TORONTO, July 26, 2017 /CNW/ - The Ontario Public School Boards' Association's Indigenous Trustees' Council (ITC) is expressing concern at the ongoing health and safety challenges faced by Nishnawbe Aski Nation (NAN) students who leave their families and communities on reserve to attend school.
In a letter sent today to Carolyn Bennett, federal Minister of Indigenous and Northern Affairs, and David Zimmer, provincial Minister of Indigenous Relations and Reconciliation, Elaine Johnston, Chair of the ITC, writes, "The ITC supports the Northern Ontario Chiefs' efforts to draw attention to these challenges facing Indigenous students, youth and families and we applaud the recent NAN action plan developed to help address those very same challenges. We also acknowledge and are encouraged by the very recent announcement by the provincial government outlining actions to address First Nations youth health and safety crisis in coordination with First Nations communities as well as additional federal funding to help improve health care access."
In light of the recent high-profile crisis in Thunder Bay, the ITC is urging both the provincial and federal governments to continue to work together to provide Indigenous students who attend schools off reserve with the resources required to help ensure their well-being, health and safety while successfully integrating into their new communities.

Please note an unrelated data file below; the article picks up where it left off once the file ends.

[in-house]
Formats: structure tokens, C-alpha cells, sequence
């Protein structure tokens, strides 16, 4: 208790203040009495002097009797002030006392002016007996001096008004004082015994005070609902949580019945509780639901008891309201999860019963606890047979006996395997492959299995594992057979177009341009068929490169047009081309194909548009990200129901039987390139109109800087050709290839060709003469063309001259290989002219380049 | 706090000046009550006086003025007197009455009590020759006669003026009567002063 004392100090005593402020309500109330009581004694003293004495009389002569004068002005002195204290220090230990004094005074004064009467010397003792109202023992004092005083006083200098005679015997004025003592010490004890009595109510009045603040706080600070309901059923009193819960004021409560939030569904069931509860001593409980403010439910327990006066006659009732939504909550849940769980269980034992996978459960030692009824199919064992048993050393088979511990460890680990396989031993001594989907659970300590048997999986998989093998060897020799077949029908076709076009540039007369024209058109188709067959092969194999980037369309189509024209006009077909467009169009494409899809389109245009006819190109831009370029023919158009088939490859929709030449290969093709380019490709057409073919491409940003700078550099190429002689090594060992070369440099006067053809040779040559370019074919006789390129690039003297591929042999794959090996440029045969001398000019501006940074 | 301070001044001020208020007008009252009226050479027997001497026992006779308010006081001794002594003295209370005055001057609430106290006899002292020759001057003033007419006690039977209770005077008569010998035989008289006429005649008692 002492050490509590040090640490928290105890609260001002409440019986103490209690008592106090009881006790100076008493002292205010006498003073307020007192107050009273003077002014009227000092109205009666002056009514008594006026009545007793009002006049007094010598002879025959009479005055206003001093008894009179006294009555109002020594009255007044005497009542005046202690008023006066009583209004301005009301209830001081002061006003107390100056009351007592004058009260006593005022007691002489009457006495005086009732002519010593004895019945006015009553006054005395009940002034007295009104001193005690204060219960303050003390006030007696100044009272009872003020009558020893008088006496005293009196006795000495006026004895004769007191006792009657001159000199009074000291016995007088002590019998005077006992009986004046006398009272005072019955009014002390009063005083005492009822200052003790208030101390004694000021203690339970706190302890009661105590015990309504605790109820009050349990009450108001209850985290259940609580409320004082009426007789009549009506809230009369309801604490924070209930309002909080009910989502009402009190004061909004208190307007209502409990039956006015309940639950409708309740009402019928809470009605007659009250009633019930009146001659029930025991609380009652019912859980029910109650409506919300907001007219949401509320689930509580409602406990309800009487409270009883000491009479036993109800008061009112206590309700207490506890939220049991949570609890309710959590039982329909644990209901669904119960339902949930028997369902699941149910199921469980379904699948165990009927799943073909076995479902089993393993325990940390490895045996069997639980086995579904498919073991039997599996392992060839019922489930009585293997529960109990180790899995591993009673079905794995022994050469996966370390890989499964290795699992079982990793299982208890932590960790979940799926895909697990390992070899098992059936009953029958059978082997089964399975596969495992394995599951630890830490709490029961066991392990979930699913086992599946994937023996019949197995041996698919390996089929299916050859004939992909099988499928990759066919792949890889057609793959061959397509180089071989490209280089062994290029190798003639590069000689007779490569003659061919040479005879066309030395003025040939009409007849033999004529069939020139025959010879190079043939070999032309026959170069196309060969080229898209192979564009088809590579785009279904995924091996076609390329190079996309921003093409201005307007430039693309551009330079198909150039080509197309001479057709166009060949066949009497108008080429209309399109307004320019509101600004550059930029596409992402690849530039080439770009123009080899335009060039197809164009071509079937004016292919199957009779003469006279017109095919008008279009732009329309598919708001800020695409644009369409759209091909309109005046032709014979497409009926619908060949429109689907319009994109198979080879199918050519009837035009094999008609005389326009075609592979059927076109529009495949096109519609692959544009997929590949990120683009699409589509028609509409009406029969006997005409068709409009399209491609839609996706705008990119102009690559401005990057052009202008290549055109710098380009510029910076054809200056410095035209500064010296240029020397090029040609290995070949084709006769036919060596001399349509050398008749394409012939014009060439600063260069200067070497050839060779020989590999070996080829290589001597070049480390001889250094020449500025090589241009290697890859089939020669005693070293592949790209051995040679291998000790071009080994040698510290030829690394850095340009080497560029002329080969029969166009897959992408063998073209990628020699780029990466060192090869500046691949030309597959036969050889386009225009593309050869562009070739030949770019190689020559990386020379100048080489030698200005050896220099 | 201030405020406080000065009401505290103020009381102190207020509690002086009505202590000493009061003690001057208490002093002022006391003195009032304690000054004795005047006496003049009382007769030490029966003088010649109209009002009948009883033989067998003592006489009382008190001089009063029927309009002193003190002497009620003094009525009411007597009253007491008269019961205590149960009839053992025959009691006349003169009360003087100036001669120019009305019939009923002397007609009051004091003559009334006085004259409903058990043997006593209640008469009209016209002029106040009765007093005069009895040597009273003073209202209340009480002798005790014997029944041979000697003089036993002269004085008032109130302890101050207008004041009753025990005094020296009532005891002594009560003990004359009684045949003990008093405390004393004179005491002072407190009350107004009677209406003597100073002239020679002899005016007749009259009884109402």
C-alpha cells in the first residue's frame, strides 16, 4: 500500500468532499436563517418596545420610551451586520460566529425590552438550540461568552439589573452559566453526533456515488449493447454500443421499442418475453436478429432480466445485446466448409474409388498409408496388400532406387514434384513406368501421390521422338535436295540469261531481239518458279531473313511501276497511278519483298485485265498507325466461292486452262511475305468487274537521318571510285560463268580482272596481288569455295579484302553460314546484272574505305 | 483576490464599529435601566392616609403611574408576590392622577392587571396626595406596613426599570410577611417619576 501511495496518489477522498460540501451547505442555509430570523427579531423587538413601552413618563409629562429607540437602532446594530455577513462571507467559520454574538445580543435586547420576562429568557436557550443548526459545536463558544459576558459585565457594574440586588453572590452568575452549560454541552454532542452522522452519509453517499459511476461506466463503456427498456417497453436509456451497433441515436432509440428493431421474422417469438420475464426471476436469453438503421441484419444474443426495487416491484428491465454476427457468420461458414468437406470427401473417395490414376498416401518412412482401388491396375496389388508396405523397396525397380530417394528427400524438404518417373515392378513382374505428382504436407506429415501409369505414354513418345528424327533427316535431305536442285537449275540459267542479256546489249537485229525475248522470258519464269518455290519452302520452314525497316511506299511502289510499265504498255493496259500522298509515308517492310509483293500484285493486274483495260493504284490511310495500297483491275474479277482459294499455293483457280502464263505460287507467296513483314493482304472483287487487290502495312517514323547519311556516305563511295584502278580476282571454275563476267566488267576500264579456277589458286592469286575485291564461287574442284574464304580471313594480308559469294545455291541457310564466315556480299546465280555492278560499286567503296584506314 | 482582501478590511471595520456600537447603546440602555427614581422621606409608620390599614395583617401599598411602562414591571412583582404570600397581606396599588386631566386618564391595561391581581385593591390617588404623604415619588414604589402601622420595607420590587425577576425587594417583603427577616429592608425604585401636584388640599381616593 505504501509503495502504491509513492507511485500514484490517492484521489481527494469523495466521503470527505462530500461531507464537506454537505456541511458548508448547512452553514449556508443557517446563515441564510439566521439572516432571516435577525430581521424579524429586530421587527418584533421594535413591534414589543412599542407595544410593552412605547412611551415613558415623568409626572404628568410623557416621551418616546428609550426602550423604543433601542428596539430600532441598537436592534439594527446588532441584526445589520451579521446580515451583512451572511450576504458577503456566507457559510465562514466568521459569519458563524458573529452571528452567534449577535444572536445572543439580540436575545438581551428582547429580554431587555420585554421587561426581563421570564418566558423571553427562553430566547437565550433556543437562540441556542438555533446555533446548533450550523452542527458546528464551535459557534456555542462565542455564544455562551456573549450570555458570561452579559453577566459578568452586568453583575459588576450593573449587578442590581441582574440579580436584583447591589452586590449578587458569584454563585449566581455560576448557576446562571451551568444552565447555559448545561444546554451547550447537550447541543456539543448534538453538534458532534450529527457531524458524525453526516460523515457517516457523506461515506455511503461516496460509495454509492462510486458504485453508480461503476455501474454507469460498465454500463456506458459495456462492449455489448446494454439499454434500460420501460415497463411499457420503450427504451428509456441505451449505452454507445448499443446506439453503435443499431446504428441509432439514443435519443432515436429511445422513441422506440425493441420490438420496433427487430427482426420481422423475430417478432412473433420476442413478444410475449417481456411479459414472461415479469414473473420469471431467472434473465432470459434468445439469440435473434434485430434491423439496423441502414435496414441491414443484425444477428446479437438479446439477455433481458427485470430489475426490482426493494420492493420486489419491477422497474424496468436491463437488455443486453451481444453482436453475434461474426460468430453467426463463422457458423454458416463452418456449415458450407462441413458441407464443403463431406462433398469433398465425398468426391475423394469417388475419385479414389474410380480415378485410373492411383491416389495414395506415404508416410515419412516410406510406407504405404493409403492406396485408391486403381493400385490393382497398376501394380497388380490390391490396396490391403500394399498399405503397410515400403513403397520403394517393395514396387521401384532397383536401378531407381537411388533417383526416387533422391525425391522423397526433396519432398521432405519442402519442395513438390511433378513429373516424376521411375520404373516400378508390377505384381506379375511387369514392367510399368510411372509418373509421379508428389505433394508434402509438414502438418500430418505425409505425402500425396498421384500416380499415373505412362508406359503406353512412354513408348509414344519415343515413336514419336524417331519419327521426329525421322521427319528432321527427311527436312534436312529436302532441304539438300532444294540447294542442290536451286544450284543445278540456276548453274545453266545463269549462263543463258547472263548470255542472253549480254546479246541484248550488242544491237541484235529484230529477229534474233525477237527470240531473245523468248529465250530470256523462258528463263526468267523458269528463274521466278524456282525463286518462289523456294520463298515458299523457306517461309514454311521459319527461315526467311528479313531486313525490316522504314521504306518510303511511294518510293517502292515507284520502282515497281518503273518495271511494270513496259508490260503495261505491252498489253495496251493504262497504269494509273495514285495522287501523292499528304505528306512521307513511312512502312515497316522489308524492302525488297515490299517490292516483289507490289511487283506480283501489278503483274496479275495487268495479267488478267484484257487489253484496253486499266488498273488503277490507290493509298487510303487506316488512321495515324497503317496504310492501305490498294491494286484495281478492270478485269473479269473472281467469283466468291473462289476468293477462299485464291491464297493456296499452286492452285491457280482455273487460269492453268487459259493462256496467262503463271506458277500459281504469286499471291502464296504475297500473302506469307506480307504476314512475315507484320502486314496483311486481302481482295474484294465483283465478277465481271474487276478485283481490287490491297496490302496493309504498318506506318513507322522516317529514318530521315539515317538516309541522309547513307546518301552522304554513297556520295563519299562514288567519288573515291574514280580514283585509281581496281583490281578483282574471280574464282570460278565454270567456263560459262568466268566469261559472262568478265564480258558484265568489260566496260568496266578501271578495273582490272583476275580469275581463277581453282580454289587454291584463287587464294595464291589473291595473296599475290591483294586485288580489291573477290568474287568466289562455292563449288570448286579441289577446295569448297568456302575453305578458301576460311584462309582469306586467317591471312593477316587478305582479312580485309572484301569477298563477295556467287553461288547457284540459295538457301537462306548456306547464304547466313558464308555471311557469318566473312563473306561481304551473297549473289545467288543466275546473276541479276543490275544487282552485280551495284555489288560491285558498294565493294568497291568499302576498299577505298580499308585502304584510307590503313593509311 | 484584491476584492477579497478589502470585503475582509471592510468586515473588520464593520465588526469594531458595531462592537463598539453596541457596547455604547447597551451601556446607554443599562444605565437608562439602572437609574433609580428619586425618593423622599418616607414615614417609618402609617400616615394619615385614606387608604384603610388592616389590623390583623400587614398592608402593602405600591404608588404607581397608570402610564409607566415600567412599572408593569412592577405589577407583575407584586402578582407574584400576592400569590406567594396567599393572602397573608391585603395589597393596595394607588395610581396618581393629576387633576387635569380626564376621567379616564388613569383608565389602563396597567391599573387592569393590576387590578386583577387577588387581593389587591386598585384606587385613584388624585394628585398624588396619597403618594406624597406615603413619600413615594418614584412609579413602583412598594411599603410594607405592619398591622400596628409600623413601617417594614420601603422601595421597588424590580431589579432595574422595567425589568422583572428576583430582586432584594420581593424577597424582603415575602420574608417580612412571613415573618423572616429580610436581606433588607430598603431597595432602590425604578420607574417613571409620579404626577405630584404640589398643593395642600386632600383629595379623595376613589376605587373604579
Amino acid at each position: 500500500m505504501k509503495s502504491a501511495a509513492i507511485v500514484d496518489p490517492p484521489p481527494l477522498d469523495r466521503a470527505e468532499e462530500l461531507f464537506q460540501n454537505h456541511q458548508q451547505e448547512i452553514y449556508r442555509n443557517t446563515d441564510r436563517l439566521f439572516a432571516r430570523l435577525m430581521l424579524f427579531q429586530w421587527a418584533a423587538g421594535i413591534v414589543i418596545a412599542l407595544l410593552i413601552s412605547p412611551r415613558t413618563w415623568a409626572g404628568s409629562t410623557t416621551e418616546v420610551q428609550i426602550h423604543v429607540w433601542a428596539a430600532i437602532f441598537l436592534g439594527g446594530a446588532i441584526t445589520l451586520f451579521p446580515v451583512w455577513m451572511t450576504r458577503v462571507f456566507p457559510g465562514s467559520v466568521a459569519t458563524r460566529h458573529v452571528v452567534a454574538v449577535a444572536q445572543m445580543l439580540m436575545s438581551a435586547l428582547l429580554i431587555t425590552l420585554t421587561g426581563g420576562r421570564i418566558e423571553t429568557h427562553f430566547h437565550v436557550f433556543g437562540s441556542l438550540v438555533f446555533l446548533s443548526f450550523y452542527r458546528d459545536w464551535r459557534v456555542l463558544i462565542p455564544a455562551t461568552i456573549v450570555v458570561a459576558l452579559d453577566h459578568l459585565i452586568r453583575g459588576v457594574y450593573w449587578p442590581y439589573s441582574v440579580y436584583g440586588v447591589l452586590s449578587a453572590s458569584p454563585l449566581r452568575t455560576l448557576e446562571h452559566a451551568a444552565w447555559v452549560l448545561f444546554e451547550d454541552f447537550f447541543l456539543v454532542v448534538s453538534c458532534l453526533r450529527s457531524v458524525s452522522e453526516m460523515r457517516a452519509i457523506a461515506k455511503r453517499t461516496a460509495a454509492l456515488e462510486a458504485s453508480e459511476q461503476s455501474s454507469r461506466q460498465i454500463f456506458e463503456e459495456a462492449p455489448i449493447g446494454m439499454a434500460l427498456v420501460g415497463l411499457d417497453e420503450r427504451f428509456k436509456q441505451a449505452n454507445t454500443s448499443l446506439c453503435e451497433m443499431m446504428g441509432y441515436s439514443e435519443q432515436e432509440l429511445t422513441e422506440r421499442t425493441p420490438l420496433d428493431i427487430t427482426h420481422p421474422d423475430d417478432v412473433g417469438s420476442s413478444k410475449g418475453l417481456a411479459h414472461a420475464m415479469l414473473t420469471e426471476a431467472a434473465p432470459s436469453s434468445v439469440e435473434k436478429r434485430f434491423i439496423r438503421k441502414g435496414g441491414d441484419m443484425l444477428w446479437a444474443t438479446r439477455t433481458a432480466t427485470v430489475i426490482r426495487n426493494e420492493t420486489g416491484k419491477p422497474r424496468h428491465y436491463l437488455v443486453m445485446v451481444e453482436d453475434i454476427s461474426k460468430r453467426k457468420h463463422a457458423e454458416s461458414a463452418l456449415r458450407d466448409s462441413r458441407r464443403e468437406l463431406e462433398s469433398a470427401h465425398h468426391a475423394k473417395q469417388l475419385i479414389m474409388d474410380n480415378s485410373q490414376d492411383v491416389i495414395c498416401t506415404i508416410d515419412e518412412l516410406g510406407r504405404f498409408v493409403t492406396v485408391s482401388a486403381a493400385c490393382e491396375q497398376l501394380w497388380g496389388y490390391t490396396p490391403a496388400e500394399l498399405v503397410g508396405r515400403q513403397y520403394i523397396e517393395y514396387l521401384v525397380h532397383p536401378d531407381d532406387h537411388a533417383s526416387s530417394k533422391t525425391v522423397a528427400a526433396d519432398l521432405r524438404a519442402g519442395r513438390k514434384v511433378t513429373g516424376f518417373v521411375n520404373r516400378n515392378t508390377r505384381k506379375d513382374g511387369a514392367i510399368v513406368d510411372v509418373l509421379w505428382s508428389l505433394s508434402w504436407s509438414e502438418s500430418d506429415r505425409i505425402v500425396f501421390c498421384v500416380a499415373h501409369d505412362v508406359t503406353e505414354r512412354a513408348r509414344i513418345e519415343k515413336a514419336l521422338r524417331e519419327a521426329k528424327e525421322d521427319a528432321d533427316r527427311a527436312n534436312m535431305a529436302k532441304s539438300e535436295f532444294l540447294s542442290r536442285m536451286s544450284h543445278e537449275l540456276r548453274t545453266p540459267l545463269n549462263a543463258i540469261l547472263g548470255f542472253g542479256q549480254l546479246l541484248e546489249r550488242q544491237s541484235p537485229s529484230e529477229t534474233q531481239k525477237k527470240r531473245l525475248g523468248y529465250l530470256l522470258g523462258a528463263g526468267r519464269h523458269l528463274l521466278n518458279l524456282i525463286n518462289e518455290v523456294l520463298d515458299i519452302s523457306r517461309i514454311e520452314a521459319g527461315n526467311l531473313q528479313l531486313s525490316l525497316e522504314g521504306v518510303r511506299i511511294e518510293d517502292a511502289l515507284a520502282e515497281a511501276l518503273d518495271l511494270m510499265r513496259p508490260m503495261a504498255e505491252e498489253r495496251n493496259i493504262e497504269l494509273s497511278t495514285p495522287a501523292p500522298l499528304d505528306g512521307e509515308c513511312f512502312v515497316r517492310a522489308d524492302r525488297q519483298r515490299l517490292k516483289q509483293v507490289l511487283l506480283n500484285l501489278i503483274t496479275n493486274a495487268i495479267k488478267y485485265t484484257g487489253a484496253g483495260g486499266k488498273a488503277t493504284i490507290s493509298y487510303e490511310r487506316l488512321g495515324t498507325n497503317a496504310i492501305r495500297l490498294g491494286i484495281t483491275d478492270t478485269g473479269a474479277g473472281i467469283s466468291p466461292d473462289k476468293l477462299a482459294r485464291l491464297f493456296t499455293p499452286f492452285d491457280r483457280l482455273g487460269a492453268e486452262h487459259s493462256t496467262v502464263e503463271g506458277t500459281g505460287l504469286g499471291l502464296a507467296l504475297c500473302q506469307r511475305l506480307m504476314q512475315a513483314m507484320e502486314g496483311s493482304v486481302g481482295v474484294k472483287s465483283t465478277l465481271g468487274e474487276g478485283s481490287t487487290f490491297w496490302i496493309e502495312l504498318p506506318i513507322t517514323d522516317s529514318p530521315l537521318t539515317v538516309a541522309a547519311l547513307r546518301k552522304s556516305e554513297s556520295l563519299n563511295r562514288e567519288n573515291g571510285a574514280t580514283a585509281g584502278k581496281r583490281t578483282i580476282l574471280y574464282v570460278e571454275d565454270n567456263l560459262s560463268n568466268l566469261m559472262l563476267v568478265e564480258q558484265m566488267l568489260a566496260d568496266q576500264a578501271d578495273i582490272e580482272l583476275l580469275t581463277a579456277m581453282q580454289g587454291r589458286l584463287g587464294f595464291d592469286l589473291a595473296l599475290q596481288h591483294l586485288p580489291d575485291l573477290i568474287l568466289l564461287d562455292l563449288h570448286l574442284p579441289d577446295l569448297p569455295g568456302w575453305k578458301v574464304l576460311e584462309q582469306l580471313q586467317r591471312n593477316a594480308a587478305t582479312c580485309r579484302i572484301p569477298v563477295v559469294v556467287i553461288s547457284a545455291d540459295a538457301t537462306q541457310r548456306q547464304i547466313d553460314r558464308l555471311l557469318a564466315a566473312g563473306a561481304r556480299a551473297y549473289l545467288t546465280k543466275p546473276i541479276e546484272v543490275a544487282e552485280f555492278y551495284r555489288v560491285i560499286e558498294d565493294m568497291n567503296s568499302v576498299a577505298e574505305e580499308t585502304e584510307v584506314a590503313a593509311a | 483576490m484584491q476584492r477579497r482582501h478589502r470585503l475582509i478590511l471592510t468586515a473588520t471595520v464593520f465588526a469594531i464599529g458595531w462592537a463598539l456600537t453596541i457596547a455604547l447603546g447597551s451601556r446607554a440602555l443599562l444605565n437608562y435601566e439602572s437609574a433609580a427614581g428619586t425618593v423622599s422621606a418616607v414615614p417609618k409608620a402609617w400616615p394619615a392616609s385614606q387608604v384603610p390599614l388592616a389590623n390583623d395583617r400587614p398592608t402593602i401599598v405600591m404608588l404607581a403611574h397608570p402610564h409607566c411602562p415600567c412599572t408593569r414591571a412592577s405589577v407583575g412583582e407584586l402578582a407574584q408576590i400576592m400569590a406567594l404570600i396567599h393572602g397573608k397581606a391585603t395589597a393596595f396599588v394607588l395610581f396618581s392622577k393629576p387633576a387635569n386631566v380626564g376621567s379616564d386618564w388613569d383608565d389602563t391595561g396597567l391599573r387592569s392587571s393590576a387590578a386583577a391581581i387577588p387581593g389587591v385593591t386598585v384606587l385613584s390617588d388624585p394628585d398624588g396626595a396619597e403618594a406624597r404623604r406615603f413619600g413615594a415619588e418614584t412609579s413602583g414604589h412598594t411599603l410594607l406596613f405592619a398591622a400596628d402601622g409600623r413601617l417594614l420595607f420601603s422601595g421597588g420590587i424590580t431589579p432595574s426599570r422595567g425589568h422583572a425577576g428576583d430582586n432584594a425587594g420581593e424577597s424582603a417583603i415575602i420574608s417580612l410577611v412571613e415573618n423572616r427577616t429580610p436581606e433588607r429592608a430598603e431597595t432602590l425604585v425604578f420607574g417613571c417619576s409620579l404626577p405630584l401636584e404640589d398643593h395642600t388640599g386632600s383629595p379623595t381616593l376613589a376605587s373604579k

"More action is needed in the short term. The recent announcement of additional funding and resources by the provincial and federal governments is an encouraging first step," says Johnston. "Hopefully, it will be the start of a sustained, long term approach to help support these students in their academic pursuits."
School boards continue to do good work in assisting Indigenous students who attend school off reserve. However, support for specific practices known to help these students is not yet systemic, and needs to be increased so that all Indigenous students attending school off reserve have equitable access to sufficient services and programming.
The Ontario Public School Boards' Association represents public district school boards and public school authorities across Ontario, which together serve more than 1.2 million public elementary and secondary students. The Association advocates on behalf of the best interests and needs of the public school system in Ontario. OPSBA is seen as the credible voice of public education in Ontario and is routinely called on by the provincial government for input and advice on legislation and the impact of government policy directions.
SOURCE Ontario Public School Boards' Association
For further information: May Moore, Director of Communications, Ontario Public School Boards' Association, [email protected], (416) 340-2540, ext. 111